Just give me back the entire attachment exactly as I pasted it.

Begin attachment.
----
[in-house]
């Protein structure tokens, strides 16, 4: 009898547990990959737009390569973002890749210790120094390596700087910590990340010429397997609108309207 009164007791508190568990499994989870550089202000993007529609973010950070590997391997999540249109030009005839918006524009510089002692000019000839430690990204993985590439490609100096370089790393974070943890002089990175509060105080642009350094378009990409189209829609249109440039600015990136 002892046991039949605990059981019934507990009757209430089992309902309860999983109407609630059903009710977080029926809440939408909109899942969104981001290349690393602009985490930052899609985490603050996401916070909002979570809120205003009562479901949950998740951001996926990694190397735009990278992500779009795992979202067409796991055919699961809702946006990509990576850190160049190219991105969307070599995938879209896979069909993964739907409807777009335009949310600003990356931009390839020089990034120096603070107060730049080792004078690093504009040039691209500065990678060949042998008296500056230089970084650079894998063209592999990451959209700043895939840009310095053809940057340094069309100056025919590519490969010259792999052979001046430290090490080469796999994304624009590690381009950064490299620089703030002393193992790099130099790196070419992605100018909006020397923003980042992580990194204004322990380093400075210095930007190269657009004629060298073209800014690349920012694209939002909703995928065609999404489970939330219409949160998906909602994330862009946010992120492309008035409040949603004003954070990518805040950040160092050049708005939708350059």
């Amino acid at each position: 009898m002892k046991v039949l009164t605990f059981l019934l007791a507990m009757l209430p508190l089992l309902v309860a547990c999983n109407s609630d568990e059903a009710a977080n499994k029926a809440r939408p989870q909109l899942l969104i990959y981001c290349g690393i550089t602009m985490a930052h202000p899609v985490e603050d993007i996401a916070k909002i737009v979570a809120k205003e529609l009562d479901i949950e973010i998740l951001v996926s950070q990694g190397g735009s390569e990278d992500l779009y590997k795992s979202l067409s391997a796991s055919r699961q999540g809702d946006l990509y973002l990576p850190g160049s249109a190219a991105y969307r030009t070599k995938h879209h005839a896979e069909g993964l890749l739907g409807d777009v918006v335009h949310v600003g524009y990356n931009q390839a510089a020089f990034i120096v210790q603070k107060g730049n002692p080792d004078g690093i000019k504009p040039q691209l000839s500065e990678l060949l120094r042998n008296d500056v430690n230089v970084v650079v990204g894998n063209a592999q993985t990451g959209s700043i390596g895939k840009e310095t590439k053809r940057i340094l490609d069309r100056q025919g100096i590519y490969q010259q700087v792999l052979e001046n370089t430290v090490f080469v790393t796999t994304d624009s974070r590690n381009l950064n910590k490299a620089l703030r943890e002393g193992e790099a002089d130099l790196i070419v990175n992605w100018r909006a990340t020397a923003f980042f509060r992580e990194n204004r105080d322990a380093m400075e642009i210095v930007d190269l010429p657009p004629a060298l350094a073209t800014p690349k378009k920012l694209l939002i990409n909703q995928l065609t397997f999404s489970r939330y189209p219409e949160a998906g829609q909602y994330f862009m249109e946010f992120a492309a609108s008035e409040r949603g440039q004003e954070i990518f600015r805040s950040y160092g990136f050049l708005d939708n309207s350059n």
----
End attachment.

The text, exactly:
[in-house]
């Protein structure tokens, strides 16, 4: 009898547990990959737009390569973002890749210790120094390596700087910590990340010429397997609108309207 009164007791508190568990499994989870550089202000993007529609973010950070590997391997999540249109030009005839918006524009510089002692000019000839430690990204993985590439490609100096370089790393974070943890002089990175509060105080642009350094378009990409189209829609249109440039600015990136 002892046991039949605990059981019934507990009757209430089992309902309860999983109407609630059903009710977080029926809440939408909109899942969104981001290349690393602009985490930052899609985490603050996401916070909002979570809120205003009562479901949950998740951001996926990694190397735009990278992500779009795992979202067409796991055919699961809702946006990509990576850190160049190219991105969307070599995938879209896979069909993964739907409807777009335009949310600003990356931009390839020089990034120096603070107060730049080792004078690093504009040039691209500065990678060949042998008296500056230089970084650079894998063209592999990451959209700043895939840009310095053809940057340094069309100056025919590519490969010259792999052979001046430290090490080469796999994304624009590690381009950064490299620089703030002393193992790099130099790196070419992605100018909006020397923003980042992580990194204004322990380093400075210095930007190269657009004629060298073209800014690349920012694209939002909703995928065609999404489970939330219409949160998906909602994330862009946010992120492309008035409040949603004003954070990518805040950040160092050049708005939708350059």
């Amino acid at each position: 009898m002892k046991v039949l009164t605990f059981l019934l007791a507990m009757l209430p508190l089992l309902v309860a547990c999983n109407s609630d568990e059903a009710a977080n499994k029926a809440r939408p989870q909109l899942l969104i990959y981001c290349g690393i550089t602009m985490a930052h202000p899609v985490e603050d993007i996401a916070k909002i737009v979570a809120k205003e529609l009562d479901i949950e973010i998740l951001v996926s950070q990694g190397g735009s390569e990278d992500l779009y590997k795992s979202l067409s391997a796991s055919r699961q999540g809702d946006l990509y973002l990576p850190g160049s249109a190219a991105y969307r030009t070599k995938h879209h005839a896979e069909g993964l890749l739907g409807d777009v918006v335009h949310v600003g524009y990356n931009q390839a510089a020089f990034i120096v210790q603070k107060g730049n002692p080792d004078g690093i000019k504009p040039q691209l000839s500065e990678l060949l120094r042998n008296d500056v430690n230089v970084v650079v990204g894998n063209a592999q993985t990451g959209s700043i390596g895939k840009e310095t590439k053809r940057i340094l490609d069309r100056q025919g100096i590519y490969q010259q700087v792999l052979e001046n370089t430290v090490f080469v790393t796999t994304d624009s974070r590690n381009l950064n910590k490299a620089l703030r943890e002393g193992e790099a002089d130099l790196i070419v990175n992605w100018r909006a990340t020397a923003f980042f509060r992580e990194n204004r105080d322990a380093m400075e642009i210095v930007d190269l010429p657009p004629a060298l350094a073209t800014p690349k378009k920012l694209l939002i990409n909703q995928l065609t397997f999404s489970r939330y189209p219409e949160a998906g829609q909602y994330f862009m249109e946010f992120a492309a609108s008035e409040r949603g440039q004003e954070i990518f600015r805040s950040y160092g990136f050049l708005d939708n309207s350059n």